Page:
Since more advanced castles have better walls, shooting enemies from outside might not be very effective (there are still plenty of good angles, but you have to watch out for tower fire). Sometimes you can find a hill overlooking a particular section of the castle. If you can lure the enmies there, you can really make lots of kills. Watch out that the defenders will come out of the castle to chase you down. Again, easy trapping situation.

    There will be also situations where you can shoot defenders from a higher layer of the castle. Watch out - the defenders will also chase you down.

    You might be able to lure mobile ranged units to go after you similar to the basic Fort siege situation.

    (4) Towers

    Towers are probably the biggest concern in the siege. You want to dodge getting into the range of any tower that you do not intend to capture.

    The great things about Towers are that it has unlimited arrows, and the AI neither knows to move away from them, nor captures them back when they pass by. A stationary AI unit within your captured Tower's range will be slowly shot to piece while you have dinner. Here are a few examples of why an AI could be locked within a tower's range.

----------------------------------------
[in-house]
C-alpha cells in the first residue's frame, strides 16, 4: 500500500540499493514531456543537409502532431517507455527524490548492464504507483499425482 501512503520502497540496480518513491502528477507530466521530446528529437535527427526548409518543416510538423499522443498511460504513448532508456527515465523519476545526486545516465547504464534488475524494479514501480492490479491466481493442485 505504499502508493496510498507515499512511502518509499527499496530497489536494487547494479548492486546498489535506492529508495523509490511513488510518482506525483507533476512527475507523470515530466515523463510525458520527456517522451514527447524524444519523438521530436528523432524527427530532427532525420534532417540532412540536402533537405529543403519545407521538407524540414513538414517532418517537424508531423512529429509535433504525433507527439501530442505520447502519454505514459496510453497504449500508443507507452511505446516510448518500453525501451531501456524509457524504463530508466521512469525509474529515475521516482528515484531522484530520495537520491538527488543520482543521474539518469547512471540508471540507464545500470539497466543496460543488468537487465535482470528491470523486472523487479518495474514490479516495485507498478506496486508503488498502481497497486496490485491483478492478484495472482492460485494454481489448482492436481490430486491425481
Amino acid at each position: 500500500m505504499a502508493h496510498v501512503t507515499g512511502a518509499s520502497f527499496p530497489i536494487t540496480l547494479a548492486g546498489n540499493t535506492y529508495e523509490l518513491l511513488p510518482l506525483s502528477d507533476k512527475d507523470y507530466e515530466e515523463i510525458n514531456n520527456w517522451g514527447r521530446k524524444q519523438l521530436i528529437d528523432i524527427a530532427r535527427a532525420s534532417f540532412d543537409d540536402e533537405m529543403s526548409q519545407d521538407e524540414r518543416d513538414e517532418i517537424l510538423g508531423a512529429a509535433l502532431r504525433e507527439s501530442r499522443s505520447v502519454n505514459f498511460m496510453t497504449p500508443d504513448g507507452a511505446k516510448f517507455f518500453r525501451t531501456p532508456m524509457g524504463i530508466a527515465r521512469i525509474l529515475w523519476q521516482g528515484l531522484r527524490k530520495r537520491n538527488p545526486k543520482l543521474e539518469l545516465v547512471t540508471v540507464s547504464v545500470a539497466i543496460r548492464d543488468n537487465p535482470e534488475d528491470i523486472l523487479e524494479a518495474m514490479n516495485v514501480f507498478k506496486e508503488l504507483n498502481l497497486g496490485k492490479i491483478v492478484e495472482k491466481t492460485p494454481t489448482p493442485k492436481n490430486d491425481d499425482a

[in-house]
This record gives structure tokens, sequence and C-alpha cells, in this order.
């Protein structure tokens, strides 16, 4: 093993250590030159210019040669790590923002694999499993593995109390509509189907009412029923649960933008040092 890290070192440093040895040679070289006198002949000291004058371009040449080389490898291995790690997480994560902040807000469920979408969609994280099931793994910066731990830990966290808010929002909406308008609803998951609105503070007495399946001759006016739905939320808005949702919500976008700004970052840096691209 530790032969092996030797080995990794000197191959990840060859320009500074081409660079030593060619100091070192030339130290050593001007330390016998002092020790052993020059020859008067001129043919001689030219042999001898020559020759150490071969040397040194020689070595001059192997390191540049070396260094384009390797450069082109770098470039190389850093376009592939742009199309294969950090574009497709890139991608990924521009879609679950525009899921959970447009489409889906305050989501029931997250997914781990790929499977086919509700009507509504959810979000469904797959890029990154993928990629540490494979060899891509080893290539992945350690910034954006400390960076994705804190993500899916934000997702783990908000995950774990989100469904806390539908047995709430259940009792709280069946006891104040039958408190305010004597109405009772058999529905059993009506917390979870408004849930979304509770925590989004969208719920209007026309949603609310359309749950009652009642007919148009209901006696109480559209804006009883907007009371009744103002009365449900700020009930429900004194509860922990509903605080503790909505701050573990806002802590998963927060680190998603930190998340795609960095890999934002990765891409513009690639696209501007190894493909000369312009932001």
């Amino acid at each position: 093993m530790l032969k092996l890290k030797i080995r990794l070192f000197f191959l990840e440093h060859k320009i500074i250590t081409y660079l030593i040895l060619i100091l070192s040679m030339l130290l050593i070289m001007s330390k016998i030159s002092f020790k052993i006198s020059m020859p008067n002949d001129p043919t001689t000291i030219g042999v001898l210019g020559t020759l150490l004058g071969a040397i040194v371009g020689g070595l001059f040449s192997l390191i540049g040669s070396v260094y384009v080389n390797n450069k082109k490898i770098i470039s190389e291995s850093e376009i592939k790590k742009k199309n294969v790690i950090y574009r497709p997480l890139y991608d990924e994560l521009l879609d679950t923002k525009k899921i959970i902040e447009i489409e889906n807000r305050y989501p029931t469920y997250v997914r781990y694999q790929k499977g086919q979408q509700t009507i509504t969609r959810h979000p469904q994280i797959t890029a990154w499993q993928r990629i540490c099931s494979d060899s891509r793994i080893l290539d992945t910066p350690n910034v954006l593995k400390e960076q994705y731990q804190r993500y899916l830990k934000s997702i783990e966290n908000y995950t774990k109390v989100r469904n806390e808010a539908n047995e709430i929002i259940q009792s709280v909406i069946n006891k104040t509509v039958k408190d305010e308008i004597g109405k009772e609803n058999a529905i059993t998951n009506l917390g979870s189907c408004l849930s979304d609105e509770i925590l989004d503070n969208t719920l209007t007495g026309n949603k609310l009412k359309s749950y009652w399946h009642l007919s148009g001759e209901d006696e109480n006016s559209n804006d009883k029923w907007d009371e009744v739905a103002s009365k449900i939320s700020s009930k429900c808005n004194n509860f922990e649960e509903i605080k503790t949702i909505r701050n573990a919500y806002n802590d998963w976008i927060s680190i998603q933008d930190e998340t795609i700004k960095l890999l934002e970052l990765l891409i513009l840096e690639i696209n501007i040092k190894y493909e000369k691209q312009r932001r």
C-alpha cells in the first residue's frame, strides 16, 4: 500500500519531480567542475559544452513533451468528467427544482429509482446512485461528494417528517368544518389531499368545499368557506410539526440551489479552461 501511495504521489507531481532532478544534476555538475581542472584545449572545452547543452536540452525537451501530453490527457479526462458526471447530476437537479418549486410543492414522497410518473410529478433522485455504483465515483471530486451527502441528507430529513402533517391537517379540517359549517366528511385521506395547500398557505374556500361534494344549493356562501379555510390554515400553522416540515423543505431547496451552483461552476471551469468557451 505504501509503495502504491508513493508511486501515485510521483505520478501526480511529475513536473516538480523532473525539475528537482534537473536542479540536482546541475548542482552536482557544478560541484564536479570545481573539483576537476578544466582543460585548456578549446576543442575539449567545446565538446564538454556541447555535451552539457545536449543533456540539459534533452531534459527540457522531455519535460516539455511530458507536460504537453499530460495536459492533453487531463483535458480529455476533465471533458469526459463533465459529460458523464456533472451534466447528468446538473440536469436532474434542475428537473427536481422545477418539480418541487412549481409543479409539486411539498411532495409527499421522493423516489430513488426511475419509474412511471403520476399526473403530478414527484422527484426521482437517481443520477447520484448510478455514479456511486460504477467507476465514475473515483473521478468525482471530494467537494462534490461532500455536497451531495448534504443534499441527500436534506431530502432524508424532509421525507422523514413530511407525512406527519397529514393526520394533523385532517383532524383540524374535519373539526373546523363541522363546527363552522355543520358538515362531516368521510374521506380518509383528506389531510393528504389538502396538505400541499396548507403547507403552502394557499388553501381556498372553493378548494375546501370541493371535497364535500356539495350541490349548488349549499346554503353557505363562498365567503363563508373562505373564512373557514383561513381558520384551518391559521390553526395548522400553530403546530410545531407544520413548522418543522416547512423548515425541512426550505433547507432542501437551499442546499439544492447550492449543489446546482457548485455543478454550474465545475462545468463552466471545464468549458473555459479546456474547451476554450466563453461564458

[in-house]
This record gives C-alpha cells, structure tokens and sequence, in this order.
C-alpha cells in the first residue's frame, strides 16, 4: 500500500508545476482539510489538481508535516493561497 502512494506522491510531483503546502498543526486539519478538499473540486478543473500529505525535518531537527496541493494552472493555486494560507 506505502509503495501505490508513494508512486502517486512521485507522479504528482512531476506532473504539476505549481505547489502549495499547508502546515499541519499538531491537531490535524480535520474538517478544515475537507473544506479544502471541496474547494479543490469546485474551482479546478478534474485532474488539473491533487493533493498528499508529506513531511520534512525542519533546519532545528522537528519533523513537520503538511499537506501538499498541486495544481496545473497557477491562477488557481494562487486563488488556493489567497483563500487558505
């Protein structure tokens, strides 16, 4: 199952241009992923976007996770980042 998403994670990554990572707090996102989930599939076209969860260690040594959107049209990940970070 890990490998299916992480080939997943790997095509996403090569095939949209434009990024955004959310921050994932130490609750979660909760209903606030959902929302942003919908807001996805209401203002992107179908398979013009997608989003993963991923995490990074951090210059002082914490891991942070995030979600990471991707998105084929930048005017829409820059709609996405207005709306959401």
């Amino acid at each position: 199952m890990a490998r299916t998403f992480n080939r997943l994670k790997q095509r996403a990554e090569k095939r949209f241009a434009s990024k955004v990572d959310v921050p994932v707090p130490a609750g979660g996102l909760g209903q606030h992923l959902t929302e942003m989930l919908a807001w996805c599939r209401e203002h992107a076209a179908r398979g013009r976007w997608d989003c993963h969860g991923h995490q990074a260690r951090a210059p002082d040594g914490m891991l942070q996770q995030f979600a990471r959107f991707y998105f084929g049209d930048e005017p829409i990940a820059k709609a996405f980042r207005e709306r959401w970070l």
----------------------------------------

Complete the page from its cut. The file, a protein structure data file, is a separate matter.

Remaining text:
- Ashigaru only have unlimited morale in the top layer of the castle. So it is possible that an AI unit will fall into a cycle of "Attack the intruders on the level below! - No! We are shot! Run for your lives!". All you need to do is to lure (with your arrow) one unit to chase you. Eventually the unit will be locked in a permenant routing stage just on the top layer. It will not move at all. Very easy picking. If you lure too many units at once, they might not rout very quickly. So just lure one unit at a time. If too many units respond, it might be better to pull out of the castle and take those out from the outside (much easier as the annoying tower is probably a non-factor now).